All eyes were on Greece as the focus of a world economy in turmoil. But on November 4, just hours after news that the country faced a decision to accept a European Union bailout or default on its debt, the 52nd edition of the Thessaloniki International Film Festival raised its curtain with Alexander Payne’s “The Descendants” and kicked off a 9 day event virtually removed from the country’s unrest.
As the second city of Greece, Thessaloniki (aka Salonika) is somewhat buffered from the chaos affecting the political capital of Athens. According to festival director Dimitri Eipides, the crisis is less visible in university hub Thessaloniki where 10% of the population is made up of youthful students.
“You see shops shut down because the marketplace is doing badly, but at night people go out for a drink and there is happiness and fun. Athens doesn’t have this. It’s very gloomy and people are visibly angry, with demonstrations, strikes, and protests on a daily basis,” he said.
“Film and the arts are necessary at times of crisis,” he continued, “Because they’re the best antidote to suffering– we need to fantasize or visualize another world. We need the optimism of culture. Our programs are concentrated on independent cinema by young directors, and some have loud voices and clear visions of a world that’s developing, a positive new world. Almost all of our films deal with the problems of daily life in different countries, but they seem to project an energy out of this oppression and anticipate change.”
Socio-political themes were evident in most of the features in this narrative film festival, as guided by Eipides. Now in his second year as director, he also helms Thessaloniki’s springtime documentary festival that he himself established 13 years ago. He said it’s still too soon to see fiction films that tackle the subject of the Greek crisis, as the cycle from production to festival is usually 2 to 3 years. The first films to deal with the subject will probably be nonfiction.
No money for the festival came from the debt-riddled state. It was primarily funded with EU monies, with allocation for the next 2 years. To mount the festival on a stricter budget, Eipides persuaded a reduced staff to work harder and accept salary cuts. Programmers had to pass on a few films from distributors that required high rental fees, but many companies were supportive and waived their fees. Some extras were noticeably reduced or eliminated – masterclasses, a daily festival newspaper, the outdoor iconic steel silhouettes – but in general, the event proceeded as it has, with slightly fewer films and screenings.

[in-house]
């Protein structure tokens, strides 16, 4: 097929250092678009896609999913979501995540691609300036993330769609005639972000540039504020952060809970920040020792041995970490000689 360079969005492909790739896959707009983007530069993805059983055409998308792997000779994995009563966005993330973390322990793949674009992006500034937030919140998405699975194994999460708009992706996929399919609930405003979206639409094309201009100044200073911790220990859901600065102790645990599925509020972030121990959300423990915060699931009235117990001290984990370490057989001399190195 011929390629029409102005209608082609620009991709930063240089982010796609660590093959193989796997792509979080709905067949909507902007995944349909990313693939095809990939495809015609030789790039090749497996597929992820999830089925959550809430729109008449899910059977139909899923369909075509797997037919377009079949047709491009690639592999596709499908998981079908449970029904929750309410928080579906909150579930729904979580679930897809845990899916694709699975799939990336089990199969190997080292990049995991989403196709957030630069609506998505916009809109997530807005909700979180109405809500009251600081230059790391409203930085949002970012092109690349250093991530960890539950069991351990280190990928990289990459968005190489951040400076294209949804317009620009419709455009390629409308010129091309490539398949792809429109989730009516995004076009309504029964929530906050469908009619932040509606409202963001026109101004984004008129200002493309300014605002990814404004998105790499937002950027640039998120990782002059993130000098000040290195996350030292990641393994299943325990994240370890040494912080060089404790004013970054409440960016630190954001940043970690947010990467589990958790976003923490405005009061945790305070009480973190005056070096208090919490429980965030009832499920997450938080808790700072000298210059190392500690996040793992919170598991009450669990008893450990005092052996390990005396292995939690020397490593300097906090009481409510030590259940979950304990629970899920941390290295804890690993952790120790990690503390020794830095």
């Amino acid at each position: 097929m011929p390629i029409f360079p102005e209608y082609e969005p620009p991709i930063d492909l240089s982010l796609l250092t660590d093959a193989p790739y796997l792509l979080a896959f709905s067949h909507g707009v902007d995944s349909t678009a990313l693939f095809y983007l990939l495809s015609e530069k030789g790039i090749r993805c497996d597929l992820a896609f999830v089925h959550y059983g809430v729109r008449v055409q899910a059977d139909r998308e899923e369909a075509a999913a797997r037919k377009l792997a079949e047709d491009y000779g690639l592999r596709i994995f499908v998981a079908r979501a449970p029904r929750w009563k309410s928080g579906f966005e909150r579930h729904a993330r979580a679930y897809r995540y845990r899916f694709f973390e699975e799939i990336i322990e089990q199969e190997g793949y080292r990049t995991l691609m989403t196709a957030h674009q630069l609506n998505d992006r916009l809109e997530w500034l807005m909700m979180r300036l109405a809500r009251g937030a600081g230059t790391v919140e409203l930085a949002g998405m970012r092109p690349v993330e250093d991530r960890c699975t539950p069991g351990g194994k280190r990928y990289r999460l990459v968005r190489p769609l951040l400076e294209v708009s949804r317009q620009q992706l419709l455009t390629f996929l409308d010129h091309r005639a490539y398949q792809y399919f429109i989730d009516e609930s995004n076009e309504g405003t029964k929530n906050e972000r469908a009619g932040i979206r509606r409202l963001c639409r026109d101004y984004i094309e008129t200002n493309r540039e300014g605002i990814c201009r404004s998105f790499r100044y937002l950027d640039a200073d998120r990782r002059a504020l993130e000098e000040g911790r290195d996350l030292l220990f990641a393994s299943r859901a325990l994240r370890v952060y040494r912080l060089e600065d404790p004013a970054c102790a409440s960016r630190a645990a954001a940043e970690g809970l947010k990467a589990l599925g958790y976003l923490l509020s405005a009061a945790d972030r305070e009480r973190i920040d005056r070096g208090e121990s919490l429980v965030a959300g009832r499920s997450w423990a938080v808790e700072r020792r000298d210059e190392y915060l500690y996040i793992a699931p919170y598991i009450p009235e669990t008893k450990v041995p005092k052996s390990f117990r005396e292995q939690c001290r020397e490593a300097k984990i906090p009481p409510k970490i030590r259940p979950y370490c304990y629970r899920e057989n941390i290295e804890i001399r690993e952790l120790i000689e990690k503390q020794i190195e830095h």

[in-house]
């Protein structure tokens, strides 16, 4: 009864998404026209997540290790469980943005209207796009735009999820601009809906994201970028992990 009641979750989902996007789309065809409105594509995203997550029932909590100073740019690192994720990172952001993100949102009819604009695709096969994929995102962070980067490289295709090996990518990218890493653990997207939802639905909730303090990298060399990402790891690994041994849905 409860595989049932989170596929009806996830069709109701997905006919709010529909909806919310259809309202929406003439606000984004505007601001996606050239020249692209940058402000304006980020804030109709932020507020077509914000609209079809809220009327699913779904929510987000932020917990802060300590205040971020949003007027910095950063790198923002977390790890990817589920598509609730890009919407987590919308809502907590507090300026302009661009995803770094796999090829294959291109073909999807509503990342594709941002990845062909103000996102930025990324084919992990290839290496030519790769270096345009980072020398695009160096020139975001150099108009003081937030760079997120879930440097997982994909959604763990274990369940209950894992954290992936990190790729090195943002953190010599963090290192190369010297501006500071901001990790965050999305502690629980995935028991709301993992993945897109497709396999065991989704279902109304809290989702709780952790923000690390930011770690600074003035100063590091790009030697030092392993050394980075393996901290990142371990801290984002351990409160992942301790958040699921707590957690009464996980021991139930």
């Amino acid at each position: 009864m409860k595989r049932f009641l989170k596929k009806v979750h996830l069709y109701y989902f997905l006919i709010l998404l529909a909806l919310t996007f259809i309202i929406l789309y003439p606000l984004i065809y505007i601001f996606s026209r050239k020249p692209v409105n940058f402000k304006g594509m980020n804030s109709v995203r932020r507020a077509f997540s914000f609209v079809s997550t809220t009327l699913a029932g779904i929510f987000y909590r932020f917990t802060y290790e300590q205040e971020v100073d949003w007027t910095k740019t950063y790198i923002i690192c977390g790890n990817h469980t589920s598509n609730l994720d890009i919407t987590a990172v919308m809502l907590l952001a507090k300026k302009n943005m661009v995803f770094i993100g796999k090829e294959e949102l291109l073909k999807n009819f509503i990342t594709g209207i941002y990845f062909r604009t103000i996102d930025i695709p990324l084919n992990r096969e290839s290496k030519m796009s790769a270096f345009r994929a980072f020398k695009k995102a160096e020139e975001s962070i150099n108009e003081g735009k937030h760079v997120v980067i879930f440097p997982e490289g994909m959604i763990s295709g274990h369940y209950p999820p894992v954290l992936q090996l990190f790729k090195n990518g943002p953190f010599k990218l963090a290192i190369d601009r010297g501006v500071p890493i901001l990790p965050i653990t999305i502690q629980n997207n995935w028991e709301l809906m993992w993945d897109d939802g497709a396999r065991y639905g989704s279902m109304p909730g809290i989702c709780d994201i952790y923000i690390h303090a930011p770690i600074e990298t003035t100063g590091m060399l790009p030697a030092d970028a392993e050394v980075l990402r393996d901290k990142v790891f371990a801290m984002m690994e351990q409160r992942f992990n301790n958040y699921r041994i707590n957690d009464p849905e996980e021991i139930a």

Looking to the future, Eipides noted, “This is an ancient country that has survived everything – wars, occupation, total destruction. It’s always managed to bloom again. It might take another 10 or 15 years, but we have to adjust to a new reality and be ready to accept what will come.”
Eight Films to Watch from Thessaloniki:
“The Fire,” by German filmmaker Brigitte Maria Bertele follows Judith (Maja Shone in a stunning performance) as she transforms from luminous to haunting. After being raped by a man she meets at a dance club, she stops at nothing to bring the attacker to justice. The story was mined from real-life experiences of violence against women, in a characteristic trajectory of their emotions.
“Tollbooth,” by Tolga Karacelik from Turkey, is an hilarious work that chronicles the life of a repressed man whose fantasies intrude on his pedestrian days, as he cares for his aging father, he rebuffs a neighbor, and is reassigned from a busy tollbooth to an isolated one 3 hours away from home.
“Play,” by Ruben Ostlund from Sweden, is a highly provocative film that keeps its audience off balance with shifting views of prejudice and racism. Based on a true story of cell phone robberies in Gothenburg from 2006 to 2008, the film follows a group of black boys who taunt and pressure a group of white and Asian boys into participating in their scam.
“Ok, Enough, Goodbye,” from United Arab Emirates/Lebanon, by Rania Attieh and Daniel Garcia, follows a 40-year-old man in Tripoli still living with his elderly mother, much to her consternation. When she leaves him, he breaks out of his lonely existence, befriending a mischievous boy, a prostitute, and an Ethiopian maid. Compelling and uplifting, the film suggests that male extended adolescence is not just an American phenomenon.
“Elena,” by Andrey Zvyagintsev from Russia, displays spectacular filmmaking with the tale of the middle aged second wife to an elderly man. She petitions him for money to support her layabout son while he believes his responsibility is to provide for his own wayward daughter, in a riveting interplay of money and power.
“Land of Oblivion,” by Israeli filmmaker Michale Boganim, is set in Pripyat, Ukraine, the city abandoned in the aftermath of the Chernobyl nuclear meltdown in 1986. The story follows a woman who remains in the area after her wedding on that tragic day, and explores the emotional and physical landscape of the locale.
“Donkeys” by Mexican filmmaker Odin Salazar Flores, is a stylistic marvel, though the narrative could have been more absorbing. Set in 1940s Mexico, the film perfectly imitates the filmmaking fashion of that era, in the account of a rural boy making his way through the world with the help of the spirits, after his father is killed.
“Alps,” by Greek filmmaker Yorgos Lanthimos, is in the same experimental theater style as his Oscar nominated “Dogtooth.” “Alps” opened in Greece prior to the festival so was ineligible for the official lineup, but screened in the festival’s Agora Film Market. The intriguing and amusing tale has a small group of people easing the grief of families by acting in the role of their deceased loved ones. With a story so oddball, and humor so deadpan, only knowing audiences will be too baffled to laugh.
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